Bach: Sonatas for Violin and Harpsichord - Höbarth, Häkkinen
Aeolus AE 10236 (2 discs)
Classical - Chamber
Bach: Sonatas for Violin and Harpsichord BWV 1014-1019, 1021-1023
Erich Höbarth (violin)
Aapo Häkkinen (harpsichord)
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- Johann Sebastian Bach: Sonata for Violin and Keyboard in E minor, BWV 1023
- Johann Sebastian Bach: Sonata for Violin and Keyboard in F major, BWV 1022
- Johann Sebastian Bach: Sonata for Violin and Keyboard in G major, BWV 1021
- Johann Sebastian Bach: Sonata for Violin and Keyboard No. 1 in B minor, BWV 1014
- Johann Sebastian Bach: Sonata for Violin and Keyboard No. 2 in A major, BWV 1015
- Johann Sebastian Bach: Sonata for Violin and Keyboard No. 3 in E major, BWV 1016
- Johann Sebastian Bach: Sonata for Violin and Keyboard No. 4 in C minor, BWV 1017
- Johann Sebastian Bach: Sonata for Violin and Keyboard No. 5 in F minor, BWV 1018
- Johann Sebastian Bach: Sonata for Violin and Keyboard No. 6 in G major, BWV 1019
Review by Adrian Quanjer - October 9, 2015
It was high time for a complete set of Bach’s sonatas for violin and harpsichord. Aeolus found the niche in the market, releasing on two SA-CD’s all 6 sonatas plus two with basso continuo and a further ‘stand-alone’ sonata (BWV 1022).
The violinist, Erich Höbarth, has been a member of the ‘Quator Mosaiques', with which he has won several awards, and was during the 1980’s Konzertmeister of the Vienna Symphony. First rate credentials, one might say.
His younger partner, Aapo Häkkinen, a former pupil of Bob van Asperen at the Amsterdam Sweelinck Conservatory, has already built up a considerable reputation as a soloist and conductor in numerous countries. For the Aeolus label he recorded 2 volumes of Bach’s harpsichord concerti with his own Helsinki Baroque Orchestra, which were well reviewed by John Miller in 2013.
His instrument, too, deserves special attention. It was built in the 1970s and belonged to Igor Kipnis until his death in 2002. It is based upon the latest and most sophisticated Hass double manual. My first complete set on cassettes (!) was with Kipnis on this very same instrument (I have forgotten who played the fiddle) and I was looking forward to how it would sound in DSD Hi-Res format.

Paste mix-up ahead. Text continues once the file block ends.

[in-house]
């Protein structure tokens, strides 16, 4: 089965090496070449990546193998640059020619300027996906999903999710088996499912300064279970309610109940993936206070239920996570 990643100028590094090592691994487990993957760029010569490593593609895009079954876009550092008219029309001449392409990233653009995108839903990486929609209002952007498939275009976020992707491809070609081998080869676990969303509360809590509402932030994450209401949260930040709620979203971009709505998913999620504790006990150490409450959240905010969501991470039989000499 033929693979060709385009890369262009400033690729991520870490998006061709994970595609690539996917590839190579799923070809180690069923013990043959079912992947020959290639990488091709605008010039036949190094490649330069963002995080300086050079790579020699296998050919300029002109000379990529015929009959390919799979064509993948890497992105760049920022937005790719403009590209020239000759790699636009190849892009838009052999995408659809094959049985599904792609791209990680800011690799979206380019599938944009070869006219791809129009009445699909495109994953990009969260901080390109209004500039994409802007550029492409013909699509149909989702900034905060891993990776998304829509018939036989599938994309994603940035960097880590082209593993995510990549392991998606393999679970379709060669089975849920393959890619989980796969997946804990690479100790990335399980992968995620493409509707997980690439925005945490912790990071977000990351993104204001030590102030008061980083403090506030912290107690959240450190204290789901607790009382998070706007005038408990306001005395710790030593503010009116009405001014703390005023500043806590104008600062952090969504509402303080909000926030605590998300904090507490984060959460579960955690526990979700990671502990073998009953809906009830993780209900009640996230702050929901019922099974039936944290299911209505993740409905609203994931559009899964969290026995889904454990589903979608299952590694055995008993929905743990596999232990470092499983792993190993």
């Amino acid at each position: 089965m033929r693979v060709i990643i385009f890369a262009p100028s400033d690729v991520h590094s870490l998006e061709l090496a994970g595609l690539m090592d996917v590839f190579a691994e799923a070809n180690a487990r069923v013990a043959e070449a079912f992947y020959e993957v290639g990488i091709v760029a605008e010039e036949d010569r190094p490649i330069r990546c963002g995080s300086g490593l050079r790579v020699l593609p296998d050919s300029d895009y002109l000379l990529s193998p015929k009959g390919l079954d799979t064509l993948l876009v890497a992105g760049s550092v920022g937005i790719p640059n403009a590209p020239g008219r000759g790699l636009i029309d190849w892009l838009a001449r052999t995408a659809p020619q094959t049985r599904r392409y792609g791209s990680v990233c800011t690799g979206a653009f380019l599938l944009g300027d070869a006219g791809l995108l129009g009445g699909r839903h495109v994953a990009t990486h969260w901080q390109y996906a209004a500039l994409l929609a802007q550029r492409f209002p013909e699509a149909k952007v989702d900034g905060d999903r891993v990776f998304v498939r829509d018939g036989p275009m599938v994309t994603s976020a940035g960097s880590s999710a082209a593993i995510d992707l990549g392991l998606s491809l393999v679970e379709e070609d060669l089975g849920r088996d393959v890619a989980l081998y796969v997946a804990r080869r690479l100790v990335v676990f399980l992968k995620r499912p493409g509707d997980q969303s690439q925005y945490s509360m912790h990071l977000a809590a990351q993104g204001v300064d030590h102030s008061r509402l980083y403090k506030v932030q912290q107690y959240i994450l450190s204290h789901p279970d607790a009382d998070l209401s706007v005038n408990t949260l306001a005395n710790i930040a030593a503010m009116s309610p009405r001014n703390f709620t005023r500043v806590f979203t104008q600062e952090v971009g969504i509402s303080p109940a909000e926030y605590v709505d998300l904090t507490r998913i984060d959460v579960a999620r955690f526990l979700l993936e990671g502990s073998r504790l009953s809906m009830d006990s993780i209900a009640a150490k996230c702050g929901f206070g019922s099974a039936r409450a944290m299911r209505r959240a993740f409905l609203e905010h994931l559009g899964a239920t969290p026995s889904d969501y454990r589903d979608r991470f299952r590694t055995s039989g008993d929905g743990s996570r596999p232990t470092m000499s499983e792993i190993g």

However, and contrary to my high expectations, the result is mitigated. The opening Adagio of BWV 1014 sets, most unfortunately, the wrong tone. Not so much because of the slightly wavering violin, (though not like the somewhat hesitating and not always tuneful Lara St. John in her interesting but incomplete version with harp), but rather the unrealistic and out of focus recording.
The harpsichord seems and sounds twice as big as it actually is and the balance with the violin is not optimal. From the Allegro onwards it gets better, much better. But there is another problem: The multi-channel mix is difficult to detect. It’s more a diffuse matter coming from ‘Everywhere & Nowhere’. This is a real drawback for those who prefer and are able to listen in multi. But even so; put in stereo mode, the sound spectrum remains muddy.
Comparing with Channel Classic’s RBCD with the duo Pinnock/Podger is revealing. The sound quality is a street length ahead. Both instruments are far better defined. One wonders what the origin of the recording has been. The packaging and the liner notes breathe great and special care, but as to the recording no more is given than the standard information that ‘these “hybrid” Super Audio CDs will play on all CD players and SACD players. CD audio: Stereo. SACD: Stereo + Multichannel Surround’. Not where, when, or by whom the recording was made. The disk itself bears all the logos, including DDD.
It is a pity that the recording does not do full justice to both players, who do an excellent job. Häkinnen’s very competent playing on the harpsichord, allows Höbarth to excel; drawing beautiful tones from his 1683 Guarnerius filius Andreae, displaying outstanding virtuoso and most enjoyable flexibility in the various movements of these sonatas.
Disregarding the opening adagio, I can give a conditional recommendation for those who are content with roomy, yet undefined sound; multichannel aficionados may want to wait for another, better defined, and more detailed recording of these wonderful sonatas.
Blangy le Chateau,
Copyright © 2015 Adrian Quanjer and HRAudio.net
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Comment by Morten Fuglestad - May 14, 2019 (1 of 1)
Although a fine account by any means, especially Häkkinen’s harpsichord playing, Höbart is hardly the most exciting player of these wonderful sonatas there is.
I agree with Adrian Quanjer concerning the sound too. - The Channel Classics recording with Rachel Podger/Trevor Pinnock is by far much more musically interesting, and better recorded. For a non-SACD my favourite is the Glossa (2016) double CD with Leila Schayegh (vn.) and Jörg Halubek (harpsichord).